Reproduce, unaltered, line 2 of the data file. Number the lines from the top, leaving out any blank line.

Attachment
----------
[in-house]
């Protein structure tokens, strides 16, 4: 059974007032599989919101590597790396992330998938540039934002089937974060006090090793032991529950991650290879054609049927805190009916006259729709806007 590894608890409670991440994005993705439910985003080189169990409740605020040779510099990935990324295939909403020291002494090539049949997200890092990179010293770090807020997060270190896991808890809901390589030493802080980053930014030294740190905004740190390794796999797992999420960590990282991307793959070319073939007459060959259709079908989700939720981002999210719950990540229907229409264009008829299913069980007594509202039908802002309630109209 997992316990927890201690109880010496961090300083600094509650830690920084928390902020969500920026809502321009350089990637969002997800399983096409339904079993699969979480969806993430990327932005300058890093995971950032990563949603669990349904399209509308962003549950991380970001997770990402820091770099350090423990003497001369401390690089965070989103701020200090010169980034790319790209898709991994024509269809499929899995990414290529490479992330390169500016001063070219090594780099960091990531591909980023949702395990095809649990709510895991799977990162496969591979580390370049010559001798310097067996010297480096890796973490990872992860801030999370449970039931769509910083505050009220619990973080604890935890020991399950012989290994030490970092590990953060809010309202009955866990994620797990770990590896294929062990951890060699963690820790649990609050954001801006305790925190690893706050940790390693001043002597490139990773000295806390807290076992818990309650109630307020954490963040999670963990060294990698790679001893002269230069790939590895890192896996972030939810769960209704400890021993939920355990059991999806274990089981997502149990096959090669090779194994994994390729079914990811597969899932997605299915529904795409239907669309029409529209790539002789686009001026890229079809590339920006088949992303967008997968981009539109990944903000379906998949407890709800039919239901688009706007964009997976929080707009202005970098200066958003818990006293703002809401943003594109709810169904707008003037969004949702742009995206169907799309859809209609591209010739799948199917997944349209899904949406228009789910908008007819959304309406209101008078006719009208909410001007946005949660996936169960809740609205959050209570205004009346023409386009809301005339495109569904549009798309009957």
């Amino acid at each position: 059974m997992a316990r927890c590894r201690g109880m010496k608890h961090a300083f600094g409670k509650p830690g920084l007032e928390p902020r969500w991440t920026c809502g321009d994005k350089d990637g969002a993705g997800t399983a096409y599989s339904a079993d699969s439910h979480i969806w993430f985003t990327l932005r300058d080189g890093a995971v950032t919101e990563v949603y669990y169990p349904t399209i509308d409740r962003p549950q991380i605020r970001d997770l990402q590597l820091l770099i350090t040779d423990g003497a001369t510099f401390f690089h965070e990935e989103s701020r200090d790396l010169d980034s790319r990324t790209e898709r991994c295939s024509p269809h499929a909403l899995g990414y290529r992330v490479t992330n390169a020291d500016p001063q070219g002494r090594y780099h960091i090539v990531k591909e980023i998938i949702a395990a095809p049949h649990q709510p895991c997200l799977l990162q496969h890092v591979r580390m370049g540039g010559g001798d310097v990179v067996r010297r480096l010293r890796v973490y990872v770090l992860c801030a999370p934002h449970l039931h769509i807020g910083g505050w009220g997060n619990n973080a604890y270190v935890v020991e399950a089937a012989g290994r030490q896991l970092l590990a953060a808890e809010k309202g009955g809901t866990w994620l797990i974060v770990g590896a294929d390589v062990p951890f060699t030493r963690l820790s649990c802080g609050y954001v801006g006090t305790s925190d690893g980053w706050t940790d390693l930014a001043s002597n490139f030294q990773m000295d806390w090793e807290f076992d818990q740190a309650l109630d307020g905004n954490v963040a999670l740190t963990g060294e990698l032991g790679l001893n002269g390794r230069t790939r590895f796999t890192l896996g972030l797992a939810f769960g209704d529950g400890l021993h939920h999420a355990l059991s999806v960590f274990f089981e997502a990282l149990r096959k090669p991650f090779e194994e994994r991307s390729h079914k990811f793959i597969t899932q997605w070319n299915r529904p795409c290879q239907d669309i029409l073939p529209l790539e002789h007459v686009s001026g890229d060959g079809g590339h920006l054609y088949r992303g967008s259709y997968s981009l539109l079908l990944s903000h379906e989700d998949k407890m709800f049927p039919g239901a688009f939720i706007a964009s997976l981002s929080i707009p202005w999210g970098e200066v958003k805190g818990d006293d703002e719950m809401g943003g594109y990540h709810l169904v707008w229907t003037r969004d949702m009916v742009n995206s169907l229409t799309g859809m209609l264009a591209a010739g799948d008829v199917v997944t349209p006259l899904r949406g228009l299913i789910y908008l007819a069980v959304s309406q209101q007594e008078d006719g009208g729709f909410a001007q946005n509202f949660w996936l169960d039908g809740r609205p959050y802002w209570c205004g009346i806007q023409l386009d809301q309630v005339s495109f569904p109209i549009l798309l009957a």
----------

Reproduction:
């Protein structure tokens, strides 16, 4: 059974007032599989919101590597790396992330998938540039934002089937974060006090090793032991529950991650290879054609049927805190009916006259729709806007 590894608890409670991440994005993705439910985003080189169990409740605020040779510099990935990324295939909403020291002494090539049949997200890092990179010293770090807020997060270190896991808890809901390589030493802080980053930014030294740190905004740190390794796999797992999420960590990282991307793959070319073939007459060959259709079908989700939720981002999210719950990540229907229409264009008829299913069980007594509202039908802002309630109209 997992316990927890201690109880010496961090300083600094509650830690920084928390902020969500920026809502321009350089990637969002997800399983096409339904079993699969979480969806993430990327932005300058890093995971950032990563949603669990349904399209509308962003549950991380970001997770990402820091770099350090423990003497001369401390690089965070989103701020200090010169980034790319790209898709991994024509269809499929899995990414290529490479992330390169500016001063070219090594780099960091990531591909980023949702395990095809649990709510895991799977990162496969591979580390370049010559001798310097067996010297480096890796973490990872992860801030999370449970039931769509910083505050009220619990973080604890935890020991399950012989290994030490970092590990953060809010309202009955866990994620797990770990590896294929062990951890060699963690820790649990609050954001801006305790925190690893706050940790390693001043002597490139990773000295806390807290076992818990309650109630307020954490963040999670963990060294990698790679001893002269230069790939590895890192896996972030939810769960209704400890021993939920355990059991999806274990089981997502149990096959090669090779194994994994390729079914990811597969899932997605299915529904795409239907669309029409529209790539002789686009001026890229079809590339920006088949992303967008997968981009539109990944903000379906998949407890709800039919239901688009706007964009997976929080707009202005970098200066958003818990006293703002809401943003594109709810169904707008003037969004949702742009995206169907799309859809209609591209010739799948199917997944349209899904949406228009789910908008007819959304309406209101008078006719009208909410001007946005949660996936169960809740609205959050209570205004009346023409386009809301005339495109569904549009798309009957």